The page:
It chips at your confidence and undermines your authority.

When you say, “I think I’ll be an asset to your company if you hire me,” how does that make you sound?

At best, you sound uncertain. 

Are you an asset to the company or not?

It’s time to stop thinking and start asserting yourself.

Ditch the preface altogether.

You don’t need a phrase like “I think” to introduce your thoughts.

Assert your opinion and take a stance.

“Yes, I am an asset to your company. Here's why you should hire me.”

Say it loudly. Declare it proudly.

Show others and yourself that your thoughts and words carry power.

4. “I HOPE.”

This one might be surprising. What’s wrong with hoping?

When you say “I hope,” it diminishes two things:

  1. The power of your statement.
  2. Your trust in your Higher Power.

Take a look at this statement.

“I hope that my business takes off.”

Notice how “I hope” is a lot like “I’ll try”?

The end result feels uncertain. You give up your power.

Will you make it happen or not?

Start saying “I TRUST.”

When you put your trust in something, you’re trusting that the universe is on your side. 

You trust that everything that happens is for your highest good.

And you have faith that your Higher Power will grant you the knowledge and tools to create the change you want to see in your life.

5. “I CAN'T.”

Yes, there are times when things will be left undone. Or you may need to decline when somebody asks you for a favor.

But when you use the words, “I can’t,” it suggests a limit on your potential or ability.

And in some cases, that may be true — you might not have the expertise or resources at this moment. Or maybe you’re feeling overwhelmed with life or suffering signs of burnout. 

However, there’s another way to convey this without compromising your power.

Start saying "I'M NOT ABLE TO."

What’s the difference?

“I can’t” is limiting. 

“I’m not able to” is about setting healthy boundaries.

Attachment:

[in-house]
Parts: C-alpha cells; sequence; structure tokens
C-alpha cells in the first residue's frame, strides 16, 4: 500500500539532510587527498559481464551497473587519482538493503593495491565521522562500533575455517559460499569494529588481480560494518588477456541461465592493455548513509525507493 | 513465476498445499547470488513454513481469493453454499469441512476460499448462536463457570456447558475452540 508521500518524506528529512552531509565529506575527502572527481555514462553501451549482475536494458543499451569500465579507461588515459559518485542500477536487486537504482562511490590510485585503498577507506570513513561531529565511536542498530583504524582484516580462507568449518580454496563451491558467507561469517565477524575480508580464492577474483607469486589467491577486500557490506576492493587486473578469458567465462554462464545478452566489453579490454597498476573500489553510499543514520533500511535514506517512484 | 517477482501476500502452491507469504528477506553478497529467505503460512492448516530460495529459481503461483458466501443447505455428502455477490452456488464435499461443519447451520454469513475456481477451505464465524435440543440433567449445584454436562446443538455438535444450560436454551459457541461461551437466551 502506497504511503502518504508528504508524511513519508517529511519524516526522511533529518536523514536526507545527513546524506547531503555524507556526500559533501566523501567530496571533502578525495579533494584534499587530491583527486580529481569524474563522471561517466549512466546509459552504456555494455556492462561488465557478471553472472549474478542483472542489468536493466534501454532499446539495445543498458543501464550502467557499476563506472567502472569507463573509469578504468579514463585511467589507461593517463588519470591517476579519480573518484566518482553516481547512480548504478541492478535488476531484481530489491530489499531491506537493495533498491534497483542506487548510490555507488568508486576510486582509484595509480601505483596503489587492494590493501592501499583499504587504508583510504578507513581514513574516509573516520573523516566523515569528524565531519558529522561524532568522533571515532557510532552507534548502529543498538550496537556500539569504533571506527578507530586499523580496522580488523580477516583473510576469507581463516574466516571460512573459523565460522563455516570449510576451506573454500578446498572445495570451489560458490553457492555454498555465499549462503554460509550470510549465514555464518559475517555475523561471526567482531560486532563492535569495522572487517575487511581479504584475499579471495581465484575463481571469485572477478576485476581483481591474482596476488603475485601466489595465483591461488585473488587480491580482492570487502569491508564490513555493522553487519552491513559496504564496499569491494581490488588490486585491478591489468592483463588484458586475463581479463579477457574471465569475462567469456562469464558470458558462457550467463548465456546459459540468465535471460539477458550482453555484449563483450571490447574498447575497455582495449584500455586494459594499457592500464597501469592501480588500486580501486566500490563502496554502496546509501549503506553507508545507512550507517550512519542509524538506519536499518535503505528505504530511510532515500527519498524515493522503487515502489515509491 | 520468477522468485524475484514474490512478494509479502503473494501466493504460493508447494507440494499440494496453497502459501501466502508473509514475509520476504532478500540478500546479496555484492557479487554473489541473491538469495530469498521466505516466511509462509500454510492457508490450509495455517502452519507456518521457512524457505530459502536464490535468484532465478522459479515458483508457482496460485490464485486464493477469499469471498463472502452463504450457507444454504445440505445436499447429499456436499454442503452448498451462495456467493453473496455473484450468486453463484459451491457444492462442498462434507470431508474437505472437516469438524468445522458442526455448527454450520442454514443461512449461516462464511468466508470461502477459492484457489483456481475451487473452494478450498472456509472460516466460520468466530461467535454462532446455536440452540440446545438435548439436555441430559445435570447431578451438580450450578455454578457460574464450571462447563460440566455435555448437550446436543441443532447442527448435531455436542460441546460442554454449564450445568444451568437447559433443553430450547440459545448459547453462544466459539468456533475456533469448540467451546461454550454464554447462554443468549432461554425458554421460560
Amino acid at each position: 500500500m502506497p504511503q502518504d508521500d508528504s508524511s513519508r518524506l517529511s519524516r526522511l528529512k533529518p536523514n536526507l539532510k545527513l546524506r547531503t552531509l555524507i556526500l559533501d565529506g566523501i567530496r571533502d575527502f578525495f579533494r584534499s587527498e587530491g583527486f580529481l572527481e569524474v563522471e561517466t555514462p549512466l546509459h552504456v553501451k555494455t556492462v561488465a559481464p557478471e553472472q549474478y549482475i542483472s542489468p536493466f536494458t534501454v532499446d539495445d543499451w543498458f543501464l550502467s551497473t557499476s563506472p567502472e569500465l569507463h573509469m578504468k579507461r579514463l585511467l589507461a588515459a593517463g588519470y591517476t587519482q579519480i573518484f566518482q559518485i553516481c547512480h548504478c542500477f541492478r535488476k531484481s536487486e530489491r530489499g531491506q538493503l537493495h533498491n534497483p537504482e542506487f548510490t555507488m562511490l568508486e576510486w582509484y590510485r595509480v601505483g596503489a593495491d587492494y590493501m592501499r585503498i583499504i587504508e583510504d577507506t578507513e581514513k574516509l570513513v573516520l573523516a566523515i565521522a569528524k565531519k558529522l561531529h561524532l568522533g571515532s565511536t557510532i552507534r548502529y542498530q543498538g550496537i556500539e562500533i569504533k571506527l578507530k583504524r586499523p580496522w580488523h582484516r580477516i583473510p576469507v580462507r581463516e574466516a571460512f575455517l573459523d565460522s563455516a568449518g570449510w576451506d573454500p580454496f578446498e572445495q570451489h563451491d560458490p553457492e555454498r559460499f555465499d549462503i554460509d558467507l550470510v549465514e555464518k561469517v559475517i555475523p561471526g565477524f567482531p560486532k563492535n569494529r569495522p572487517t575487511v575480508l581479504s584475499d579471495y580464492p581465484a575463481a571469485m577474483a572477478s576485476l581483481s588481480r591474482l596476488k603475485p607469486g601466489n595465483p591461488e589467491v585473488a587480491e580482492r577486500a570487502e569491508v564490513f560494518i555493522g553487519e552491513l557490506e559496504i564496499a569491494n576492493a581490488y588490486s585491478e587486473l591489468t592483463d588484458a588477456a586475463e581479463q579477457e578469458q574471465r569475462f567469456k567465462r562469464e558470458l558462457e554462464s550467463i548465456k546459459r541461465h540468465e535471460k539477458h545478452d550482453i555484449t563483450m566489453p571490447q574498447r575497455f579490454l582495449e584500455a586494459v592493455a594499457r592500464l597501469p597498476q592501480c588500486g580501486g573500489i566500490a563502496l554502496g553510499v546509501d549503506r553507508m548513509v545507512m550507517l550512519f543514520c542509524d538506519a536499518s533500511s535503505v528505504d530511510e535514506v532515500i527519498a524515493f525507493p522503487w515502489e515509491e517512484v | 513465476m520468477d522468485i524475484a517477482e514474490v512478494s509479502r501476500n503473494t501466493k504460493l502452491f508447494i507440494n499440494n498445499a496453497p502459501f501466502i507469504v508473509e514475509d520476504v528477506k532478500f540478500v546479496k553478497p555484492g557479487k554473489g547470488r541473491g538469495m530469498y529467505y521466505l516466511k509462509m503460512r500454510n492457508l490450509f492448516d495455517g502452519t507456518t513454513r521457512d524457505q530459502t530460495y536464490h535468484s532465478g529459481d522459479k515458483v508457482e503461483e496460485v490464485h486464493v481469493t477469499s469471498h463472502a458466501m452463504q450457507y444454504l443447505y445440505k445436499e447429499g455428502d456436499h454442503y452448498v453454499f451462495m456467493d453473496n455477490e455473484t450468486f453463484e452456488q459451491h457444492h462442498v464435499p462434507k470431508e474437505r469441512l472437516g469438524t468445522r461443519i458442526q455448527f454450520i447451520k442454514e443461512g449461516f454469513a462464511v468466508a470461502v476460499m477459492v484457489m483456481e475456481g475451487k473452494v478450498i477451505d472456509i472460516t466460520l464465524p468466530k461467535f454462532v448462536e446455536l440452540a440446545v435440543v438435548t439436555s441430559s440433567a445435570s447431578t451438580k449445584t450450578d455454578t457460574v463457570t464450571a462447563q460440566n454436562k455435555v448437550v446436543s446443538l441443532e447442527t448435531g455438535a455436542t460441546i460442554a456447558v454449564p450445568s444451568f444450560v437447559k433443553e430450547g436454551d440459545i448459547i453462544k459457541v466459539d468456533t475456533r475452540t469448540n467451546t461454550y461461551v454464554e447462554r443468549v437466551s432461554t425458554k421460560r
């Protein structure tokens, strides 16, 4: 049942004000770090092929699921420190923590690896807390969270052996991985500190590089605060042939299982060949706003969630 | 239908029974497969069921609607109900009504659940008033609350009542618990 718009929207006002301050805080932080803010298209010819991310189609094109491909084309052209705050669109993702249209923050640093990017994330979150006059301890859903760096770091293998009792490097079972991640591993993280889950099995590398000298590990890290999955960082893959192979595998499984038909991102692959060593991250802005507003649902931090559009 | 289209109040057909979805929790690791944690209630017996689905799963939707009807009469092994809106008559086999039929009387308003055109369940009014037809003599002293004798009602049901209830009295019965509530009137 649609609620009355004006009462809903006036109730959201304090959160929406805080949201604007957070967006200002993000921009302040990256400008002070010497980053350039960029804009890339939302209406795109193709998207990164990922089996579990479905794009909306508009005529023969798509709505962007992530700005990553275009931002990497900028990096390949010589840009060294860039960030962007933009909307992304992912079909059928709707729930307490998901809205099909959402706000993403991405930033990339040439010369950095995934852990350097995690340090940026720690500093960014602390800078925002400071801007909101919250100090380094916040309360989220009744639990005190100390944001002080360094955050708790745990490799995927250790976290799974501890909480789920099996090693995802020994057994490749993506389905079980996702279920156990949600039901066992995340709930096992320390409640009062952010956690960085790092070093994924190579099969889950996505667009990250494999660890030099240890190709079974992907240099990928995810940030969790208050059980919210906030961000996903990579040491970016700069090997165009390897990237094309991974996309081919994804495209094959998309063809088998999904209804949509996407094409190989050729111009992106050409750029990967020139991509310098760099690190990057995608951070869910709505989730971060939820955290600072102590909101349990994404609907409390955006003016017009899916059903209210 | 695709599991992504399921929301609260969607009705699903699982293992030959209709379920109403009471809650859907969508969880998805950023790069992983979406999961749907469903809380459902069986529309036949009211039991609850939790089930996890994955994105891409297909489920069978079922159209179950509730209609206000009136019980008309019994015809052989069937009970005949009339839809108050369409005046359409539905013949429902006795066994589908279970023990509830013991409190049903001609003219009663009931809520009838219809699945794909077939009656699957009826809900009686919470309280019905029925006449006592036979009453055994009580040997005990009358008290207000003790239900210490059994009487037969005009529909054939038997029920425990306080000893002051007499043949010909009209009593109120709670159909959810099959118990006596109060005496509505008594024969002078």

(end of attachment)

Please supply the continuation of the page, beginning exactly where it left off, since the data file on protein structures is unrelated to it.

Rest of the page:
It tells others that this other obligation or request doesn’t fit into your life at this moment.

It’s your choice.

Everything you say and do conveys something about yourself. 

Even those tiny words like “try” and “should.”

But these seemingly insignificant phrases say a lot. 

They influence how others perceive you and what you think of yourself.

“I’ll try” says that you’re comfortable with quitting. “I will” says that you’re an achiever.

Will you let your language steal your power?

Or will you use it to empower yourself and manifest your priorities?

You’re at choice with how you present yourself.

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Whitney Gordon-Mead

Whitney Gordon-Mead, MSc is a Speaker, Certified Life Coach, and Ordained Minister. With 3 decades of experience researching personal growth and how we heal from within, she healed herself from fibromyalgia, chronic fatigue, and burnout. Her strategies help women avoid and recover from burnout, and she partners with them to reclaim their passion and create the life they desire. Having experienced first-hand the challenges of finding physical, mental, emotional, and spiritual balance, Whitney believes that life is meant to be enjoyed, not endured!!! You’ll find Whitney’s gift: “From Burnout To Balance: A Simple 10-Minute Daily Self-Care Practice” at